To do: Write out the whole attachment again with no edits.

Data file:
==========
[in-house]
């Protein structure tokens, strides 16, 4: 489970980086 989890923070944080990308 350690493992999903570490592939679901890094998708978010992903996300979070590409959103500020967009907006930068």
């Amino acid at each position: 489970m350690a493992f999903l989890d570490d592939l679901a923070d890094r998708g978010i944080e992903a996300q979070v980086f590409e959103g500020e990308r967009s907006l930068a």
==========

[in-house]
């Protein structure tokens, strides 16, 4: 489970980086 989890923070944080990308 350690493992999903570490592939679901890094998708978010992903996300979070590409959103500020967009907006930068």
């Amino acid at each position: 489970m350690a493992f999903l989890d570490d592939l679901a923070d890094r998708g978010i944080e992903a996300q979070v980086f590409e959103g500020e990308r967009s907006l930068a």